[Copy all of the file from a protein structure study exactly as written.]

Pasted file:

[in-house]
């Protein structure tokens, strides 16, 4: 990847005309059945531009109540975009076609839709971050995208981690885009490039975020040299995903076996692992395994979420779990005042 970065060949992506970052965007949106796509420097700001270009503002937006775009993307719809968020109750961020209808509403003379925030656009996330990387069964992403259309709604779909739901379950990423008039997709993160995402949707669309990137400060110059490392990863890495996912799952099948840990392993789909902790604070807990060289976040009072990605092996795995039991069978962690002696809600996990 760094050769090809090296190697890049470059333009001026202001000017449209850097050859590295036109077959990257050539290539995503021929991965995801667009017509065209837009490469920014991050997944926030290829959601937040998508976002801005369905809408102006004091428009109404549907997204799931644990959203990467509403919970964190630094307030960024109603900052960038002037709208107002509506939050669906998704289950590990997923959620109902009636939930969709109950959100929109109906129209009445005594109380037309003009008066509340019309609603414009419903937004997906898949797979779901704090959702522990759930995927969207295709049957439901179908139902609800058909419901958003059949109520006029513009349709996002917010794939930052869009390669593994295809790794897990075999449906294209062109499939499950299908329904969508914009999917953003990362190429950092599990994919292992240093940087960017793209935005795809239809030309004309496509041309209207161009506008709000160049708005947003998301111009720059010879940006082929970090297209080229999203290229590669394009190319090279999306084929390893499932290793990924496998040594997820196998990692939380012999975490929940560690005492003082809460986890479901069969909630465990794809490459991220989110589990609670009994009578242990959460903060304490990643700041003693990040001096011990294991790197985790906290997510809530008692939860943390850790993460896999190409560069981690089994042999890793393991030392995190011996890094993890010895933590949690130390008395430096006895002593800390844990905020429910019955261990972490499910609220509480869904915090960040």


[in-house]
């Protein structure tokens, strides 16, 4: 990847005309059945531009109540975009076609839709971050995208981690885009490039975020040299995903076996692992395994979420779990005042 970065060949992506970052965007949106796509420097700001270009503002937006775009993307719809968020109750961020209808509403003379925030656009996330990387069964992403259309709604779909739901379950990423008039997709993160995402949707669309990137400060110059490392990863890495996912799952099948840990392993789909902790604070807990060289976040009072990605092996795995039991069978962690002696809600996990 760094050769090809090296190697890049470059333009001026202001000017449209850097050859590295036109077959990257050539290539995503021929991965995801667009017509065209837009490469920014991050997944926030290829959601937040998508976002801005369905809408102006004091428009109404549907997204799931644990959203990467509403919970964190630094307030960024109603900052960038002037709208107002509506939050669906998704289950590990997923959620109902009636939930969709109950959100929109109906129209009445005594109380037309003009008066509340019309609603414009419903937004997906898949797979779901704090959702522990759930995927969207295709049957439901179908139902609800058909419901958003059949109520006029513009349709996002917010794939930052869009390669593994295809790794897990075999449906294209062109499939499950299908329904969508914009999917953003990362190429950092599990994919292992240093940087960017793209935005795809239809030309004309496509041309209207161009506008709000160049708005947003998301111009720059010879940006082929970090297209080229999203290229590669394009190319090279999306084929390893499932290793990924496998040594997820196998990692939380012999975490929940560690005492003082809460986890479901069969909630465990794809490459991220989110589990609670009994009578242990959460903060304490990643700041003693990040001096011990294991790197985790906290997510809530008692939860943390850790993460896999190409560069981690089994042999890793393991030392995190011996890094993890010895933590949690130390008395430096006895002593800390844990905020429910019955261990972490499910609220509480869904915090960040």